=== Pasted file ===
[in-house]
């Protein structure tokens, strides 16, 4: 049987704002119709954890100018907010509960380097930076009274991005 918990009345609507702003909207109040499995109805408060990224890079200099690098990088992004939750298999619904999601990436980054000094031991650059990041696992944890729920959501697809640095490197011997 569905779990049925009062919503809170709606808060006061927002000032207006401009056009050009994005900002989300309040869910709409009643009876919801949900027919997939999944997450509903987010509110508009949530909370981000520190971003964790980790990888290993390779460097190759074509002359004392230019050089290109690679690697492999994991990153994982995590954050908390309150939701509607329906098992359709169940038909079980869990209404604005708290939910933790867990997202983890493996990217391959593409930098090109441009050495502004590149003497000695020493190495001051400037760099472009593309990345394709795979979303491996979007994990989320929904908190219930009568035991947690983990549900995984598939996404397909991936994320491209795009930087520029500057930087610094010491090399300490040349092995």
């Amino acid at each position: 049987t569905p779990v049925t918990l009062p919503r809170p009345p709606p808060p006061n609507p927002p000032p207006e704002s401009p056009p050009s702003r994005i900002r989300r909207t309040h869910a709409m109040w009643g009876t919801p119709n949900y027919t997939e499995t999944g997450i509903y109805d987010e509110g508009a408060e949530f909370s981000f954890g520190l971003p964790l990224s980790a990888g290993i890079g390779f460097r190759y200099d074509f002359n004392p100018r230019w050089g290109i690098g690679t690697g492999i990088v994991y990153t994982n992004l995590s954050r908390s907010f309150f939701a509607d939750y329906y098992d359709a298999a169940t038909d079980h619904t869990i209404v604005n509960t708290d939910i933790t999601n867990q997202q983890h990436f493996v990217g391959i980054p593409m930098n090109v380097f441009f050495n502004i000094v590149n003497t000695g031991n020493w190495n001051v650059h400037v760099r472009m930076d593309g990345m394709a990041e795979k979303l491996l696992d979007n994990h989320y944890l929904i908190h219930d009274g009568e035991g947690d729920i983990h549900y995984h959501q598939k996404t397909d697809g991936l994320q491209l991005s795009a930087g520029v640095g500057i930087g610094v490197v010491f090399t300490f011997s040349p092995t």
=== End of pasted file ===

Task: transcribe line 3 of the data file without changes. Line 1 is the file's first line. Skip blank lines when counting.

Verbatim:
């Amino acid at each position: 049987t569905p779990v049925t918990l009062p919503r809170p009345p709606p808060p006061n609507p927002p000032p207006e704002s401009p056009p050009s702003r994005i900002r989300r909207t309040h869910a709409m109040w009643g009876t919801p119709n949900y027919t997939e499995t999944g997450i509903y109805d987010e509110g508009a408060e949530f909370s981000f954890g520190l971003p964790l990224s980790a990888g290993i890079g390779f460097r190759y200099d074509f002359n004392p100018r230019w050089g290109i690098g690679t690697g492999i990088v994991y990153t994982n992004l995590s954050r908390s907010f309150f939701a509607d939750y329906y098992d359709a298999a169940t038909d079980h619904t869990i209404v604005n509960t708290d939910i933790t999601n867990q997202q983890h990436f493996v990217g391959i980054p593409m930098n090109v380097f441009f050495n502004i000094v590149n003497t000695g031991n020493w190495n001051v650059h400037v760099r472009m930076d593309g990345m394709a990041e795979k979303l491996l696992d979007n994990h989320y944890l929904i908190h219930d009274g009568e035991g947690d729920i983990h549900y995984h959501q598939k996404t397909d697809g991936l994320q491209l991005s795009a930087g520029v640095g500057i930087g610094v490197v010491f090399t300490f011997s040349p092995t």